One evening I got a call from the car dealer that bought my Ferrari 328. He said he had something he wanted to show me and wanted to drop by this evening. I was a glutton for punishment, so I agreed and waited to see what he would bring.
He arrived with a little red sports car that I could not identify at first glance. I walked around the car and noticed that it was a Mitsubishi. “I don’t do Japanese cars.” I said.
“This is not just a Japanese car. It is the most advanced vehicle in the world today. Its a Mitsubishi 3000GT VR4.” He said.
“Seriously. That’s because it’s new. It has a 3.0L DOHC 24-valve, twin-turbocharged, twin-intercooled V6, producing between 300 to 320 hp depending on the boost. It has 4 wheel drive AND 4 wheel steering. I also has ECS, electronically controlled suspension, and it has Active Aero System, which activates a chin-spoiler up front, and the wing in the rear, above 45mph. Oh, it also has Variable Exhaust Tuning, which allows you to control the flow of the exhaust to either Sport or Touring. The sport sounds incredible and increases the power, and the Touring softens the sound and power to the 4 wheels.”
“Sounds interesting. It’s still Japanese. I’ve always had the feeling that Jap cars are a bit tinny.”
“Just get into this car and drive it around the island. I’ll bet you can’t break the tires loose.” He said.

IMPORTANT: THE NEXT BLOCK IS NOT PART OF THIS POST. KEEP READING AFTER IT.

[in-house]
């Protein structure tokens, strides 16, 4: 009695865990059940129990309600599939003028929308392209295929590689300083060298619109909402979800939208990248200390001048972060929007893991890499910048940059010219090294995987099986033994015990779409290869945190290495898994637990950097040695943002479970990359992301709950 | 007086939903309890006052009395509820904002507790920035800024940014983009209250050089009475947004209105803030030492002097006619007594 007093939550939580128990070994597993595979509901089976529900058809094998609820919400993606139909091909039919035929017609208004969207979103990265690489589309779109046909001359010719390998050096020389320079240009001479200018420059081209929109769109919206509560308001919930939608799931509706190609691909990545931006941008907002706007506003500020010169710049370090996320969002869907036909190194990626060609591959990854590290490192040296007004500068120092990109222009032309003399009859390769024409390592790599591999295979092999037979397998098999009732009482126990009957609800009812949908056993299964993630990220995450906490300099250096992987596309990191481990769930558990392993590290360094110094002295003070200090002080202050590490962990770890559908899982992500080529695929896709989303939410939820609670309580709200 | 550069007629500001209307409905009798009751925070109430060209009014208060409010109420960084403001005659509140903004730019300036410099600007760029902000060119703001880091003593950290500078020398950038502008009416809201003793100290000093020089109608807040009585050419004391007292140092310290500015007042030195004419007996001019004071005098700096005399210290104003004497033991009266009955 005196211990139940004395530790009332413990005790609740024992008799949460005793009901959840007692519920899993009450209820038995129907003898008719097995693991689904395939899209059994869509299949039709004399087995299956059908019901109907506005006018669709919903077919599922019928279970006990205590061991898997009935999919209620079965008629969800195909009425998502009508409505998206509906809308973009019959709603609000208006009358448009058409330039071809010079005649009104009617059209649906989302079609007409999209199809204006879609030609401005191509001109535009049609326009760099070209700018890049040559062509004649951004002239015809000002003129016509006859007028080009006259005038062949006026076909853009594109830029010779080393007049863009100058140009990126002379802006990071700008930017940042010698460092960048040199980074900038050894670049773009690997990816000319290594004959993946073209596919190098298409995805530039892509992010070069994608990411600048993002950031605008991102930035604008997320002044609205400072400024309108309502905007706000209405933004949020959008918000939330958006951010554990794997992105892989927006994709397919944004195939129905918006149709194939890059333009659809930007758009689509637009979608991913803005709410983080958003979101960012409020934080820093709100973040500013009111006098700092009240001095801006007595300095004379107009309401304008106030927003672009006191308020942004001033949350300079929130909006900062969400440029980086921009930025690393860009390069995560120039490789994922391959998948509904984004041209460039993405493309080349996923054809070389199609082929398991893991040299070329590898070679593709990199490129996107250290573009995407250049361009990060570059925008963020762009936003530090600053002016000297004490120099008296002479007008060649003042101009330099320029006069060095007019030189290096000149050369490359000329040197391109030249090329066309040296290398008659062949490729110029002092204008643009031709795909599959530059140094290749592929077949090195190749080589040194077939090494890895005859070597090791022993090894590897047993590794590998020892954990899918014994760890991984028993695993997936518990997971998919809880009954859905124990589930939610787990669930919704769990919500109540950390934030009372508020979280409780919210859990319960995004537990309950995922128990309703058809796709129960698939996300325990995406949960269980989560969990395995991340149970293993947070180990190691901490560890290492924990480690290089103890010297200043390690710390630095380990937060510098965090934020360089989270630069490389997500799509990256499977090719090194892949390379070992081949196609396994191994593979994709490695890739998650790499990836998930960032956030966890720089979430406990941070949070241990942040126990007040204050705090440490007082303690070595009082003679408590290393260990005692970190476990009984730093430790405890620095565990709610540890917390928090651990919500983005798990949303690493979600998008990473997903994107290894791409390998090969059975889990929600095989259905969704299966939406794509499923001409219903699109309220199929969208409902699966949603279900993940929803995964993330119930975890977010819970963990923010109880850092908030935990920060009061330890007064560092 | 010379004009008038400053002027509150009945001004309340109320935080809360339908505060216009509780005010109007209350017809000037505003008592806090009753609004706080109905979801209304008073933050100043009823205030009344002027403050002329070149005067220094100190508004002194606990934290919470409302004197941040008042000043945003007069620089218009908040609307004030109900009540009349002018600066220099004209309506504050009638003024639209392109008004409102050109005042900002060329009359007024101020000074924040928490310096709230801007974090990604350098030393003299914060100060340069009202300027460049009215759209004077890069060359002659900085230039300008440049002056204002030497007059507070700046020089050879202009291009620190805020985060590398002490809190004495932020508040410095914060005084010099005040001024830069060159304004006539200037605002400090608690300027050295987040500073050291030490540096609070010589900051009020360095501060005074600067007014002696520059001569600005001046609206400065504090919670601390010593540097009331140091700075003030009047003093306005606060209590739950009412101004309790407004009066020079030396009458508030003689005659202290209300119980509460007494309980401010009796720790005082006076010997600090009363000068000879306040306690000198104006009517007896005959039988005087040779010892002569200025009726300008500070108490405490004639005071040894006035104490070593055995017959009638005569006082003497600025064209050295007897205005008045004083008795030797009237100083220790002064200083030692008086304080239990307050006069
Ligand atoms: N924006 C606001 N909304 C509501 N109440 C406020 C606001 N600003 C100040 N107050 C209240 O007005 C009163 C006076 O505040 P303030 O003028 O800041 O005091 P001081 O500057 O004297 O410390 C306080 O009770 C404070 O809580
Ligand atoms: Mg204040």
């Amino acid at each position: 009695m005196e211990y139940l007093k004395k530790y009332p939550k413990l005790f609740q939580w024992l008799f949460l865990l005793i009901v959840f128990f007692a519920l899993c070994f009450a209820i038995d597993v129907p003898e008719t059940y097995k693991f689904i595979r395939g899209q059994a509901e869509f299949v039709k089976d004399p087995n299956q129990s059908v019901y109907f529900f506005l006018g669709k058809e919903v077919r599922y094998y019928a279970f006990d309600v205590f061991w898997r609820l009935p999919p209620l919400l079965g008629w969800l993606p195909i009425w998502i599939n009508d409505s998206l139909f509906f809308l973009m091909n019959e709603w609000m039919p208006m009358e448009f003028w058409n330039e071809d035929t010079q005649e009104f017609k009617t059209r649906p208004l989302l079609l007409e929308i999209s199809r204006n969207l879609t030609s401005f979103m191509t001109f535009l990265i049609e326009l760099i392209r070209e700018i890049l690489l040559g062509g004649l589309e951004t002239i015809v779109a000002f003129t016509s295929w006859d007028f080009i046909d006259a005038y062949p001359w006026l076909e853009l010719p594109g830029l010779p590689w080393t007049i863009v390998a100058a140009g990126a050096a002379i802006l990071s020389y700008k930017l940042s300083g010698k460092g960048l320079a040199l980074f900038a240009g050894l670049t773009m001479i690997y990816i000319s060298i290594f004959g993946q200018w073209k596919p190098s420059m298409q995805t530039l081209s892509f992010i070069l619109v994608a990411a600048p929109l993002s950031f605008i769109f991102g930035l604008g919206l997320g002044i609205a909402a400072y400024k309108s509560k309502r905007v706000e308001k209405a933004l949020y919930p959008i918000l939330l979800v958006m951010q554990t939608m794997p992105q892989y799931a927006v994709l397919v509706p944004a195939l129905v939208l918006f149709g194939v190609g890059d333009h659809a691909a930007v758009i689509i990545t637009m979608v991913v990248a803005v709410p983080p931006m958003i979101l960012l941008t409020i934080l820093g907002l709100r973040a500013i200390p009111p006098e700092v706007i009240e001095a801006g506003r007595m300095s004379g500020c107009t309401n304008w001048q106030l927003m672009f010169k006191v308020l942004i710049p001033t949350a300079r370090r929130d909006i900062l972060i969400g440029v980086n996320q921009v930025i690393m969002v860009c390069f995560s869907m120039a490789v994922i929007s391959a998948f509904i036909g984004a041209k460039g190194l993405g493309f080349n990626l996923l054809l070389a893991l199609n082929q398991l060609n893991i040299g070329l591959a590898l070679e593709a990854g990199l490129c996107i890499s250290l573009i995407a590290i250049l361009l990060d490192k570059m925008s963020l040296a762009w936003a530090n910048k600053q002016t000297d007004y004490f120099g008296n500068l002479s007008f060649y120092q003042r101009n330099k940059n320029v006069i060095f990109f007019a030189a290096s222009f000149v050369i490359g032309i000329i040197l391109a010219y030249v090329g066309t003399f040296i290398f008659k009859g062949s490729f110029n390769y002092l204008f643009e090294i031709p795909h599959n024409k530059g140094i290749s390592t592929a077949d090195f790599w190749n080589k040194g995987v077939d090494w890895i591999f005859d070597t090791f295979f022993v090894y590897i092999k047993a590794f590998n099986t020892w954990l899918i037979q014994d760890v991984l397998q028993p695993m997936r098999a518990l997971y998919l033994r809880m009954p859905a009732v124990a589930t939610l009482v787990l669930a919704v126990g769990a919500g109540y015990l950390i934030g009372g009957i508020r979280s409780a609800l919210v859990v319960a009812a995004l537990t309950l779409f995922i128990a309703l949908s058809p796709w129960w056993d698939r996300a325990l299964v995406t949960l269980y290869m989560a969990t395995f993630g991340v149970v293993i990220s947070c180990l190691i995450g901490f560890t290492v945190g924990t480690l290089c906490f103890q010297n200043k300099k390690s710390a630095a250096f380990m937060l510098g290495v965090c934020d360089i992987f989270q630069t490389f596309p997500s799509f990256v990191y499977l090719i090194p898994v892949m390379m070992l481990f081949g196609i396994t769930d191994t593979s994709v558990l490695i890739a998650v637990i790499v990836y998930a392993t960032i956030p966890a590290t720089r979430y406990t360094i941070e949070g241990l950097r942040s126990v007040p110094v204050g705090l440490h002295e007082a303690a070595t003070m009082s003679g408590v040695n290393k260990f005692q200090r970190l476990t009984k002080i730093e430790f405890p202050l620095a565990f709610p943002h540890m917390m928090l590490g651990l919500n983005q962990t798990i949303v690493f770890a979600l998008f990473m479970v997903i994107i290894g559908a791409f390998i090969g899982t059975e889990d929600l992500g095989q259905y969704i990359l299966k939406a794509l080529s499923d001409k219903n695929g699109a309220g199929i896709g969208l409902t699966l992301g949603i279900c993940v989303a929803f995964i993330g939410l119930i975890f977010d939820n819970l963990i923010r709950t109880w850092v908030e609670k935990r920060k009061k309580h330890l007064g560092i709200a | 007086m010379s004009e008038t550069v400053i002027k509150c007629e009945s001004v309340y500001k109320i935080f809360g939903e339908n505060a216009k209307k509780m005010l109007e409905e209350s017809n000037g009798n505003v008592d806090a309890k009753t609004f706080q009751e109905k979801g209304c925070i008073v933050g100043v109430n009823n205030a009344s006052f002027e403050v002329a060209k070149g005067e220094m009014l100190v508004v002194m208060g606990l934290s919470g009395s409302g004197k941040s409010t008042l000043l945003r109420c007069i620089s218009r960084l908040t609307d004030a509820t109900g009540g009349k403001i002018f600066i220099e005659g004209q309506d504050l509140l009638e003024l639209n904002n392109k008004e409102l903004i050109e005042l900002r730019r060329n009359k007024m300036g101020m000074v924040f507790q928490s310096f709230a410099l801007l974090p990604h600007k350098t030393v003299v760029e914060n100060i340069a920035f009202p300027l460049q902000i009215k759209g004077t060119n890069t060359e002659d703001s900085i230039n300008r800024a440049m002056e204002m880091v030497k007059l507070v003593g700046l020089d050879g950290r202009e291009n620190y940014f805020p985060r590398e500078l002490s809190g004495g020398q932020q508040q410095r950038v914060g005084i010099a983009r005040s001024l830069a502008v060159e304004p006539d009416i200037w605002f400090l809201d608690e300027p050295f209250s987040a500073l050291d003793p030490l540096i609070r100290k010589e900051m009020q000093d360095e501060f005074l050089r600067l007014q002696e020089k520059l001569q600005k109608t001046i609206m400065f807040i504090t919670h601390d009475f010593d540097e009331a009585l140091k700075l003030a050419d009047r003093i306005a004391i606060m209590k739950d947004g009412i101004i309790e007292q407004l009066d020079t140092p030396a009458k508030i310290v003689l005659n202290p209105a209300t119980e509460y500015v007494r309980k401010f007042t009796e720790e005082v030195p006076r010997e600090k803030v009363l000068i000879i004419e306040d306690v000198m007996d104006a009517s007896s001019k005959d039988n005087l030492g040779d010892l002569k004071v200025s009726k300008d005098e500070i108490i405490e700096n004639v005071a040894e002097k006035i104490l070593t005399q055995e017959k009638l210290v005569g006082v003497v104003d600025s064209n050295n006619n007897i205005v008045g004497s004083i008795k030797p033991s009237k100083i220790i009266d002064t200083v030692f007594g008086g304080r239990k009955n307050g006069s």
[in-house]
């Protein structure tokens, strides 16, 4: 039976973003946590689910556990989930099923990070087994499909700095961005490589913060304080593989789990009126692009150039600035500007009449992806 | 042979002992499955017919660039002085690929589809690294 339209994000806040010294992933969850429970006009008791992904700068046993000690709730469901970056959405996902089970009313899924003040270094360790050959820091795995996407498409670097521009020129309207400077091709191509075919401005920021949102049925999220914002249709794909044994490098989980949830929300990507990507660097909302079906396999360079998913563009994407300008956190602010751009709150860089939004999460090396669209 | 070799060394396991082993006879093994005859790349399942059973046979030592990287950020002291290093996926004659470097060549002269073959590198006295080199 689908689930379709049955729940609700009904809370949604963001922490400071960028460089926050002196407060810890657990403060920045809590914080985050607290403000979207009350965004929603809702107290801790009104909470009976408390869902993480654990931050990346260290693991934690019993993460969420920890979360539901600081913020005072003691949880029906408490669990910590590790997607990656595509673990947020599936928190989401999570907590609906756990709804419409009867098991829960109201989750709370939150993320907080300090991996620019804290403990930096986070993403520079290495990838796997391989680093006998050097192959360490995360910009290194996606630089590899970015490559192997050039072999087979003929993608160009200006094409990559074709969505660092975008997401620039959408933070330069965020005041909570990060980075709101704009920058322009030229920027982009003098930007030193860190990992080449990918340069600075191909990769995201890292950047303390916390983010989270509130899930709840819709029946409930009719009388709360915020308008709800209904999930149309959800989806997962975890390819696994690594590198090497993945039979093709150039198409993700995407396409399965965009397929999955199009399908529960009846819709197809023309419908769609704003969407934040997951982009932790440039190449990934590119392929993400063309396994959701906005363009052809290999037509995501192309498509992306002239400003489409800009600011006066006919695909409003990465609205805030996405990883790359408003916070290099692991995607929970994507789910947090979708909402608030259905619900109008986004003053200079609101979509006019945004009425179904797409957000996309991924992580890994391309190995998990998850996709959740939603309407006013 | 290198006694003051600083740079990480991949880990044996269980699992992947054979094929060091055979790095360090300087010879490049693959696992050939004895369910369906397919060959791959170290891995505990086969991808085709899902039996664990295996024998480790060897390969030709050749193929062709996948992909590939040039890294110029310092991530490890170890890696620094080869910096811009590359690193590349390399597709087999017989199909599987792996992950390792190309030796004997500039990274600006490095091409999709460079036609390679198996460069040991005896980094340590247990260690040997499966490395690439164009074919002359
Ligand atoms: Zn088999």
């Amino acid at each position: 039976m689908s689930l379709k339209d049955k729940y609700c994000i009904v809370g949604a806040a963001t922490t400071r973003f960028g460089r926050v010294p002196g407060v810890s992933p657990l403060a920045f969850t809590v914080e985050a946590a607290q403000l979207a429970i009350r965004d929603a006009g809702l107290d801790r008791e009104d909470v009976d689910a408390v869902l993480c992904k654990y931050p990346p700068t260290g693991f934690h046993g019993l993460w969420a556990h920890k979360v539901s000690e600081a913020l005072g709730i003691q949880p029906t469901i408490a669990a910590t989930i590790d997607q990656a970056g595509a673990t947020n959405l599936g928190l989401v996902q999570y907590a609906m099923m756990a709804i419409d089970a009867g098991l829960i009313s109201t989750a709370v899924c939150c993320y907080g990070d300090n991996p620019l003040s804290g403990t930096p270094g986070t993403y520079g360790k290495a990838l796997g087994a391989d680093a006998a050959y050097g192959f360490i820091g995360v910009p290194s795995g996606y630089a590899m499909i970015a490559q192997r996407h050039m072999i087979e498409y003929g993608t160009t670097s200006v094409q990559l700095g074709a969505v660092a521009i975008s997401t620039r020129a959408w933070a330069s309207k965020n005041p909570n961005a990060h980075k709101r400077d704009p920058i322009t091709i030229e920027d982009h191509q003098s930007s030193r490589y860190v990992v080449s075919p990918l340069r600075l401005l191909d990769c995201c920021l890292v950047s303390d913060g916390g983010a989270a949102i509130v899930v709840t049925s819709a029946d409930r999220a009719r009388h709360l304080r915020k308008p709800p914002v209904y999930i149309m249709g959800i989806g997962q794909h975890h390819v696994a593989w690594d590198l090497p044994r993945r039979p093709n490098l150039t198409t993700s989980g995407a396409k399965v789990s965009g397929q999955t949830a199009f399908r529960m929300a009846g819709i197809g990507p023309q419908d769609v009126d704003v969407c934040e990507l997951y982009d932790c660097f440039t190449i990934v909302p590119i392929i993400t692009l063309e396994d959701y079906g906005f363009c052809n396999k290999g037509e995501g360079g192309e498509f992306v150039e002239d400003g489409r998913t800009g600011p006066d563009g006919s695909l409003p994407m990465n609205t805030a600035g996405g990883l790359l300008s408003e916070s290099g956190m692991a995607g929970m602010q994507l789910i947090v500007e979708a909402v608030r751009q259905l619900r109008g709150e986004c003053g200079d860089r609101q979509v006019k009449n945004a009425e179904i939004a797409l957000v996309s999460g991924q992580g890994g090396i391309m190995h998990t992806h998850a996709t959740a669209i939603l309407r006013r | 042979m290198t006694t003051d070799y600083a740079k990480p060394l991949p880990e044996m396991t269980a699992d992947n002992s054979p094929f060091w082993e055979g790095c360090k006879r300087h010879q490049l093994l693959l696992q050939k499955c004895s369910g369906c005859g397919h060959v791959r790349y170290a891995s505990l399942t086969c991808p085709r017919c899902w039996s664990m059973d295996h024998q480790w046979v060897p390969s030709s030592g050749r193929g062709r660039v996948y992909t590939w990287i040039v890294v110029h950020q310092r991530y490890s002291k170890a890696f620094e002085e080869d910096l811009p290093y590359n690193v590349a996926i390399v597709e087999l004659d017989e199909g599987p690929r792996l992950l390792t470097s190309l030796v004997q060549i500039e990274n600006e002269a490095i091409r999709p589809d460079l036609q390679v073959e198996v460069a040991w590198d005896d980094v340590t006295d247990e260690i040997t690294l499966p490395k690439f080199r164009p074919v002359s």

“Really?” I said.
I got into the Mitz and was surprised at the look of the cockpit. Lights and gauges everywhere. It looked like an airplane cockpit. The night was probably not the best time to look at a new car, I thought. In any case, I drove the car around the island (15 mph speed limit) as fast as I could given the circumstances. It felt quick and stable.
“How much is it?” I asked.
“$45 thousand.” He said.
“For a Japanese car?” I asked surprised.
“List price is about 38,000, but they are in such demand that they are selling for up to $50,000. You can buy 3 of these for what you got for your 328.”
“You can’t compare this to a Ferrari. Come back tomorrow and I’ll look at it in the daytime.” I said.
After he left I went into my office and tried to do some research on this car. The specs were good. It seems they tried to cram as much technology into the vehicle as humanly possible. The next day he returned with the Mitz. He showed me his invoice and told me that he wanted to make a quick $1,000 on the car. After going back and forth for a while I still bought the car for $45,000. It seemed that I needed a new toy to play with, and this was considerably cheaper that a Ferrari.
The next few months I drove to Tampa once a week, so I got the chance to test the VR4. It was very quick. 5 seconds to 60 and 155 limit on the governor. Alligator Alley is Interstate 75, that goes from Ft Lauderdale to Naples and is great road to test top speed. 100 miles without any turns and every mile the road is elevated so a 4′ pipe is inserted under the road, so alligators and other swamp animals can cross to the other side without stepping on the road. At every rise, you could see a few miles ahead, so no cops could catch you unaware (unless they were airborne). I often drove most of the way at over 120 mph, and when clear of traffic, I would test the 155 limit on the governor. It felt weird. When you hit 155, the engine would miss. It sucked.
It was still a Japanese car. Although I had no problems with the car, it felt tinny. I could not fall in love with it, so one day I sold it. The novelty of the VR4s didn’t continue to support the premium people were asking for the car. A year later, they were selling at a discount.